March 22 is World Water Day, established by the United Nations to promote water issues around the world.
At Amref Health Africa we use this day to raise awareness of the fact the huge number of Africans still living without access to safe drinking water and sanitation, and call on our supporters to continue to help us combat this.
We draw attention to something most of us take for granted, even though it is absolutely fundamental to our daily lives – safe water.
There are still nearly one billion people worldwide without access to clean water. The theme of the World Water Day 2012 is Water and Food Security. Access to food that is sufficient, nutritionally adequate and safe as well as water that is sufficient, safe, acceptable, physically accessible and affordable are fundamental human rights that for many people remain a promise unfulfilled.
11 per cent of the world's population does not have safe water to drink and that this, coupled with poor sanitation, results in 4,000 children dying every day. Globally, some estimated 2.6 billion people do not use improved sanitation facilities and around 925 million people worldwide are chronically undernourished.
Lack of safe drinking water and sanitation impact negatively on access to proper nutrition and food security. Open defecation, poor sanitation facilities and improper waste disposal contaminate food in many communities in Africa. At the same time, unsafe drinking water and poor hygiene frequently lead to increases in diarrhoea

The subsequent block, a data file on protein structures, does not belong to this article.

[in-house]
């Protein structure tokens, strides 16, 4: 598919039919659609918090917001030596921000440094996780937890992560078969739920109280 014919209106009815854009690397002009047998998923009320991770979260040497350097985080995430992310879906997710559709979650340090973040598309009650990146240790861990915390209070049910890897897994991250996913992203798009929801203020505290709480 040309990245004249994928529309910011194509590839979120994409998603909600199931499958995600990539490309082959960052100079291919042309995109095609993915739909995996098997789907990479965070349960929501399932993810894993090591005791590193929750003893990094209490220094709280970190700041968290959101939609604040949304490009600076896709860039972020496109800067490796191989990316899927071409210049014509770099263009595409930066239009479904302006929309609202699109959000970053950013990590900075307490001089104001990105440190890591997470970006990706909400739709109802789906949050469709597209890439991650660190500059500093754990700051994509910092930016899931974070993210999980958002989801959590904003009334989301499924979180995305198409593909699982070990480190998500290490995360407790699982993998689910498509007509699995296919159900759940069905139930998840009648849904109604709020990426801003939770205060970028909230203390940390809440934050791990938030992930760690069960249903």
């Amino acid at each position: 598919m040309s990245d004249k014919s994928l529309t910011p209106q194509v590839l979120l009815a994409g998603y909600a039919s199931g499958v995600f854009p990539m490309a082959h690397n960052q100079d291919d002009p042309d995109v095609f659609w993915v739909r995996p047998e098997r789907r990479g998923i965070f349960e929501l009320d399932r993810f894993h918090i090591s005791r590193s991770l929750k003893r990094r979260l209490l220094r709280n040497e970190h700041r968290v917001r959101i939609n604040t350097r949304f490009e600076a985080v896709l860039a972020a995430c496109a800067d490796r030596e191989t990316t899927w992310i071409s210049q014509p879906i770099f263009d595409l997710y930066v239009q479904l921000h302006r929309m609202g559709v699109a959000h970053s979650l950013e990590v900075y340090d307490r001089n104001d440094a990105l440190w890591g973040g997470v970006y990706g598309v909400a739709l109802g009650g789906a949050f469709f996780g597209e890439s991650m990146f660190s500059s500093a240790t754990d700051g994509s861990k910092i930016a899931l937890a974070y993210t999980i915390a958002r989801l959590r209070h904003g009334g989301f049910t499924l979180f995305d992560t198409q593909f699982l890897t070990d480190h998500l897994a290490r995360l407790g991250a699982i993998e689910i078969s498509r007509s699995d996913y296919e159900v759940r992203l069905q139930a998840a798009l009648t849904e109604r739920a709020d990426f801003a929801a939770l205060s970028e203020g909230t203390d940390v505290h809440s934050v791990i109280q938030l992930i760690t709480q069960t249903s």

Unless urgent and concerted action is taken, the situation is likely to get worse in years ahead as populations increase and water sources get more scarce. To meet the dietary demands of a growing world population, projected to reach 9 billion by 2050, world food production would need to increase by 70 per cent.
That is why Amref Health Africa on this World Water Day joins the world in advocating for safe water and sanitation for all to ensure lasting health change in Africa. Reductions in diarrhoeal diseases can be achieved by providing improved sanitation and water supply, which in turn can prevent long-term illness and save at least 860,000 children from dying of malnutrition each year.
Amref Health Africa calls for the integration of Water, Sanitation and Hygiene (WASH) programming with child survival interventions to reduce the number of child deaths caused by diarrhoeal diseases. We also advocate for initiatives to increase awareness of the importance of simple hand washing, an element of hygiene programming that can reduce the incidence of childhood diseases by approximately 45 per cent.